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Brazilian-born Chicagoan Venicio de Toledo heads up Malukosamba, a group with a constantly changing lineup of players that brings to life Toledo's quirky mix of rock fused with samba and other Brazilian musics. Over the last year or so the group has achieved varying results, ranging from awkwardly patched together pop songs to exhilarating explosions of atavistic rhythm, often within the same set. The last couple of times I've seen them, though, it's become clear that this band is hitting its stride, holding tight to what it does best. Malukosamba makes rich, loose dance music built for the most part on one-chord grooves and colored in with guitars, saxophones, and whatever else happens to be available on a particular night. Toledo leads the group playing, among other things, the berimbau--a stringed rhythm instrument that looks like a giant bow and arrow--and singing (chanting?) in a wonderfully raspy voice. The result is not just great to shake your butt to, but also a fine tonic for those nights when city life has you feeling a bit cold and hard. Tonight, Edge of the Lookingglass, 62 E. 13th; 939-4017.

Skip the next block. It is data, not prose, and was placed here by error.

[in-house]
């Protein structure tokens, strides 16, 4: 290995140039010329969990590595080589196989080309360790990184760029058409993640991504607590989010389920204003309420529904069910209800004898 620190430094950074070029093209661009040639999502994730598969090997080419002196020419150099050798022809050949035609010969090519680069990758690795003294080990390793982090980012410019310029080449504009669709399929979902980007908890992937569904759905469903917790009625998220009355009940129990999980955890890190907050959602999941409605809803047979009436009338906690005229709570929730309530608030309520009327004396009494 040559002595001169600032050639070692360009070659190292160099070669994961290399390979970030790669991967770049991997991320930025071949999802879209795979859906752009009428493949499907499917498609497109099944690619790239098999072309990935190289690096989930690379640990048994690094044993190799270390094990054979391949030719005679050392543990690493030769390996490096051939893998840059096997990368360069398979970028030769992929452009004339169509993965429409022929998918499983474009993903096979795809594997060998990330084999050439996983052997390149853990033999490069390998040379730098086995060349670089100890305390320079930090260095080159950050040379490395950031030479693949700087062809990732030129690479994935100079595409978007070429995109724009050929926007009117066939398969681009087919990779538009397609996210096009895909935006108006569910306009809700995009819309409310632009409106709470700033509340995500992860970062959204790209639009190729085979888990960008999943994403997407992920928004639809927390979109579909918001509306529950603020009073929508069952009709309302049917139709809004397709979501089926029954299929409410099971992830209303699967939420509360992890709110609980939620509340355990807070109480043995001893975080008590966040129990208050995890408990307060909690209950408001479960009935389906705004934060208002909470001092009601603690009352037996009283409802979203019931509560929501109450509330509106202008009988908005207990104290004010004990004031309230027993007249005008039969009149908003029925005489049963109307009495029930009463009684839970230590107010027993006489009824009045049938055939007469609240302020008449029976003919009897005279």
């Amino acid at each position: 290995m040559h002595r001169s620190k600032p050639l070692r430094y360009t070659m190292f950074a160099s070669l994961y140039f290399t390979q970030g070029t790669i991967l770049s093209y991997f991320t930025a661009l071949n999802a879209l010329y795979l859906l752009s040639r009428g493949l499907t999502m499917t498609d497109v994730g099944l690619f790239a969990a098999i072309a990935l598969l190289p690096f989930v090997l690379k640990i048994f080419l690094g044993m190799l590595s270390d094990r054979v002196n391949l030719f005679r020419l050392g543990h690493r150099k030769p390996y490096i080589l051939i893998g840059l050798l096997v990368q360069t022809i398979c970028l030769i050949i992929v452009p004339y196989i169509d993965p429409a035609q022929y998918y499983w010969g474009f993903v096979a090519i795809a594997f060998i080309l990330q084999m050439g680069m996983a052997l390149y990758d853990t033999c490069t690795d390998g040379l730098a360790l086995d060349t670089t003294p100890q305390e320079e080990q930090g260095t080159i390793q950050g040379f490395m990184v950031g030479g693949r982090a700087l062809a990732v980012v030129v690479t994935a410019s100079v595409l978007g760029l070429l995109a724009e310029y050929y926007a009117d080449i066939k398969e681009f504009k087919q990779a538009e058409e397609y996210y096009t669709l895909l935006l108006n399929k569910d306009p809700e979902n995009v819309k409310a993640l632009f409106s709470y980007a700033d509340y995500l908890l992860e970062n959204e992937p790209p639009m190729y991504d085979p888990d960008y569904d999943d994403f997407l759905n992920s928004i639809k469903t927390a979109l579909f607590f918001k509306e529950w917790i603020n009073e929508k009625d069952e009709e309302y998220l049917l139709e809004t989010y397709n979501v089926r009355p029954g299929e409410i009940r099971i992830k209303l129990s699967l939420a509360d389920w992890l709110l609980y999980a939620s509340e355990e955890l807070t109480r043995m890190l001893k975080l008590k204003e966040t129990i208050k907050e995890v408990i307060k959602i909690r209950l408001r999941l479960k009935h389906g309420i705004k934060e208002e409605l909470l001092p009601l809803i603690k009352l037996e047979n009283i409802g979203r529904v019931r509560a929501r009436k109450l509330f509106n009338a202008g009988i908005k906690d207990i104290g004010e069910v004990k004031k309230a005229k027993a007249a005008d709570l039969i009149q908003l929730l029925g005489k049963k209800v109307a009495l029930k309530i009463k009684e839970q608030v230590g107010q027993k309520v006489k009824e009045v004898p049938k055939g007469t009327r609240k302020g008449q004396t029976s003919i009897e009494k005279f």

Art accompanying story in printed newspaper (not available in this archive): photo/Bruce Powell.

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